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Policy Submissions
3 Dec 2020

Carbon Market Watch response to Inception Impact Assessment on LULUCF Regulation

Carbon Market Watch (CMW) supports increasing the climate ambition of the LULUCF Regulation so it can promote climate action while providing much-needed co-benefits in other environmental fields (especially biodiversity and restoration of ecosystems). CMW also supports the feedback from Climate Action Network Europe and Fern. Read full response

Letters
5 Apr 2018

Open Letter to President Juncker: Towards an EU budget that is in service of achieving Europe’s climate objectives

Dear President Juncker, The co-signatories of this letter represent a broad group of business associations, civil society, think tanks and other organisations who are working together to bring strong support to the EU’s commitment to achieve the UN Sustainable Development Goals and the Paris Climate Agreement objectives. We are writing to urge you to ensure…

Letters
21 Mar 2018

Letter on DR Congo’s proposed lifting of the moratorium on new industrial logging concessions

To the representatives of the governments of: Belgium, France, Germany, Norway, the United Kingdom, the United States To members of the Central Africa Forest Initiative (CAFI) To the CBFP, EU, FAO, UNDP, World Bank Dear colleagues, It is with great alarm that we alert you to plans to imminently lift the moratorium on new logging…

Policy Submissions
19 Jun 2017

Submission to European Commission on modernising and simplifying the Common Agricultural Policy (CAP)

The current governance and decision-making process of the CAP is a main barrier preventing the current policy from delivering on its objectives.  Representing almost 40% of the EU budget, the CAP has to be aligned with the EU’s environmental, climate and development objectives.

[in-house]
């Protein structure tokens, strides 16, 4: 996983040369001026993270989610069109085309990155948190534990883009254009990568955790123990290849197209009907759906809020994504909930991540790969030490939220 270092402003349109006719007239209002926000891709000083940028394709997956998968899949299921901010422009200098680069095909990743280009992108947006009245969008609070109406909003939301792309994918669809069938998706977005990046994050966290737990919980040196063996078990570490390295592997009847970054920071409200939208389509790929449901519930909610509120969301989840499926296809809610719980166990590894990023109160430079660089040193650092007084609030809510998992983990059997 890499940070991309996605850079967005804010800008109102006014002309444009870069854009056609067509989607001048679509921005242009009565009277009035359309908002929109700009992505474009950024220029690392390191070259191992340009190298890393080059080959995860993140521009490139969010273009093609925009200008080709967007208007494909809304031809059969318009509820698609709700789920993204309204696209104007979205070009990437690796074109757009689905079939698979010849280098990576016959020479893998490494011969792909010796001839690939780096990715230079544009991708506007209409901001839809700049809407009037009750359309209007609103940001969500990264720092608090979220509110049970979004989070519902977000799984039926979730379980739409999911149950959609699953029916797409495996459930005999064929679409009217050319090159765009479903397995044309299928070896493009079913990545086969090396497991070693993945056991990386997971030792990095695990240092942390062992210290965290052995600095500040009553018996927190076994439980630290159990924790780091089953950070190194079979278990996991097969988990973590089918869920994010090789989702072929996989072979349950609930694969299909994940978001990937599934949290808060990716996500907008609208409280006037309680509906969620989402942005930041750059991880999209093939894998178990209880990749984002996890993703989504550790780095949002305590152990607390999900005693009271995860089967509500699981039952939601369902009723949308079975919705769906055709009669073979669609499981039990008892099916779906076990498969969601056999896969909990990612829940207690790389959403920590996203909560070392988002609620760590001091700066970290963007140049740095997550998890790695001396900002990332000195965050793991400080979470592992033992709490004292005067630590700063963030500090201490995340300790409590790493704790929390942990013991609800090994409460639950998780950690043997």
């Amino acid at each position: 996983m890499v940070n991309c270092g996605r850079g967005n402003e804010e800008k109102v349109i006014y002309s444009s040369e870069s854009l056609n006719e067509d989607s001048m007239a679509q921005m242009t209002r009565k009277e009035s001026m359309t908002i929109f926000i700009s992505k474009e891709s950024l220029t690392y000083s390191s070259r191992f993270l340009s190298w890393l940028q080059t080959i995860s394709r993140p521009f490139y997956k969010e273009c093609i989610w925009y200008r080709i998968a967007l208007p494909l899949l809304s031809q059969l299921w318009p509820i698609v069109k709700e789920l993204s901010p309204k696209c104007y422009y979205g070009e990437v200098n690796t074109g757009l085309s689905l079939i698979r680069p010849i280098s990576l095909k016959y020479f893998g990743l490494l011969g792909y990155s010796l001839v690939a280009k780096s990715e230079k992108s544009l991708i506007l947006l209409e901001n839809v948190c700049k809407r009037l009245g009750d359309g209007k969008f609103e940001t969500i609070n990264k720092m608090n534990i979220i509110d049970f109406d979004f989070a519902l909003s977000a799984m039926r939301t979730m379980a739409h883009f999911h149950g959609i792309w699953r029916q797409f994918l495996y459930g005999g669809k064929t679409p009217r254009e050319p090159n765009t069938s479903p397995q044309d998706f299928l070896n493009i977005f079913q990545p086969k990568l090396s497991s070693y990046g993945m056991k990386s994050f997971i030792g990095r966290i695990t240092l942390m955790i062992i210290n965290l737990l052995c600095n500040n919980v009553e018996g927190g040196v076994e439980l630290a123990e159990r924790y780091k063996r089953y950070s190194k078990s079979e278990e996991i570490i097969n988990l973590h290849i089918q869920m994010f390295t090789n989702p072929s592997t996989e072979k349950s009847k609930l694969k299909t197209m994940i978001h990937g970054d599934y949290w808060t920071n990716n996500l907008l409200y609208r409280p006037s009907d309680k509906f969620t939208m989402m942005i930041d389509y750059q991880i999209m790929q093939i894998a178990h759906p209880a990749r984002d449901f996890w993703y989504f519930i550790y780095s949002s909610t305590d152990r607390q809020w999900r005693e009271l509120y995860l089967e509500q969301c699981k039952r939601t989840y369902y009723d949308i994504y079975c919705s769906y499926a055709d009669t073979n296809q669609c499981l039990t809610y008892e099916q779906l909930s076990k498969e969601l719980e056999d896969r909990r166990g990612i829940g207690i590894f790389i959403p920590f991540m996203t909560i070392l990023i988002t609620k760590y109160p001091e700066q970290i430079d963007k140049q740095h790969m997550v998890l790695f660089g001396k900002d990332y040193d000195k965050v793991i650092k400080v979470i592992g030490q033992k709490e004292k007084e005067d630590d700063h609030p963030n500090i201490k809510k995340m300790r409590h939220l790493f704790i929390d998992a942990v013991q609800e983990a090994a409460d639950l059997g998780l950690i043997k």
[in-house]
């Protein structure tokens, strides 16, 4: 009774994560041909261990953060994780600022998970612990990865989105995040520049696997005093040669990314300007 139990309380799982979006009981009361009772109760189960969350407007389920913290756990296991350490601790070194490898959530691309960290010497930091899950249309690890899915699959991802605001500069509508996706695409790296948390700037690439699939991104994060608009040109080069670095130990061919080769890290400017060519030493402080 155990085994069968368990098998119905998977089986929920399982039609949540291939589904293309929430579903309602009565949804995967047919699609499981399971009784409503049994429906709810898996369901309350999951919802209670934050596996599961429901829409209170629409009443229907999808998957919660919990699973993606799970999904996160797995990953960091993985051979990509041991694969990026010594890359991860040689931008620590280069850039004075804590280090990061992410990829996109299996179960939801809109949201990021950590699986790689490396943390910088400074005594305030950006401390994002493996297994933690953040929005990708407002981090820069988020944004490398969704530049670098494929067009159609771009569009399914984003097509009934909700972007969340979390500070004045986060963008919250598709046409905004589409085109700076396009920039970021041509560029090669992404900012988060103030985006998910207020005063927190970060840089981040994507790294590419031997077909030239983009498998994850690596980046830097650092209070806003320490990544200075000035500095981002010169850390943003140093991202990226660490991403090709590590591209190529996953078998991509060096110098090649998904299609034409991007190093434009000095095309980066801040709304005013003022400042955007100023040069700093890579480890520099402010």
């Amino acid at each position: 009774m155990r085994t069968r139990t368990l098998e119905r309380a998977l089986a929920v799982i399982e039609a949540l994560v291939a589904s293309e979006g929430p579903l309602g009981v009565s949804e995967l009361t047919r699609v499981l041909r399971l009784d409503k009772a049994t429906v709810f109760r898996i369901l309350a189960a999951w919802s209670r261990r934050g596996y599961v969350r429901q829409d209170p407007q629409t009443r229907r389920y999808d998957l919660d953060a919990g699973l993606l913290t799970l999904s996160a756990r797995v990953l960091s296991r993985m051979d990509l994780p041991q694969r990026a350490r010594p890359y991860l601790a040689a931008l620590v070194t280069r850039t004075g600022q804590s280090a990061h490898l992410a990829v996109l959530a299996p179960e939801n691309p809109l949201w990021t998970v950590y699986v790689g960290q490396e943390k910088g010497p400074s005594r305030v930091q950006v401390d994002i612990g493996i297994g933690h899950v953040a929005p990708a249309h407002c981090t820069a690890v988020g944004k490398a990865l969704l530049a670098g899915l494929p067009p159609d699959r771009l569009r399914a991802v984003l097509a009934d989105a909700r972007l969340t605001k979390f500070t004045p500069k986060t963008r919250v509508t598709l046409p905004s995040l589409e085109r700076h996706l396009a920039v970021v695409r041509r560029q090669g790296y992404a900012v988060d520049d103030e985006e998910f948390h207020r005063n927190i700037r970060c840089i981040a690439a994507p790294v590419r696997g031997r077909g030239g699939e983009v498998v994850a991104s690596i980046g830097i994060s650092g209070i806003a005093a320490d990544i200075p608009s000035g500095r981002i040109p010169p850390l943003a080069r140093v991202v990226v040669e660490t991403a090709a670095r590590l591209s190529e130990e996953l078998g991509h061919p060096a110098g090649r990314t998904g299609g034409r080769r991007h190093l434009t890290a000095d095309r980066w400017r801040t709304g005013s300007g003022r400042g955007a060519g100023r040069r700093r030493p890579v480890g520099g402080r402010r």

Letters
18 May 2017

Open Letter: EU LULUCF rules will set an international precedent

Open letter sent to EU Commissioner for climate & energy Cañete, MEP Norbert Lins (LULUCF rapporteur in parliament) and Dr Herrera (Malta Presidency)  The EU is in the process of deciding the accounting rules for land use, land use change and forestry (LULUCF) for the post-2020 period. The EU’s decision will have international significance. To…

Policy Submissions
4 Nov 2016

Recommendations for SBSTA Item 11(a) on Land use, land-use change and forestry under Article 3, paragraphs 3 and 4, of the Kyoto Protocol and under the clean development mechanism

Carbon Market Watch welcomes the opportunity to provide input to the SBSTA discussions[1] on land use, land-use change and forestry under Article 3, paragraphs 3 and 4, of the Kyoto Protocol and under the Clean Development Mechanism.

Policy Submissions
1 Mar 2016

Submission to annotated agenda of the 88th CDM Board meeting

Carbon Market Watch welcomes the opportunity to provide input to the CDM Board on issues included in the annotated agenda of the 88th meeting, particularly on the following agenda items:

Agenda item 2.2. Strategic planning and direction
Action 10: Financing the CDM through international climate finance institutions Agenda item
2.4. Matters related to the Board and its support structure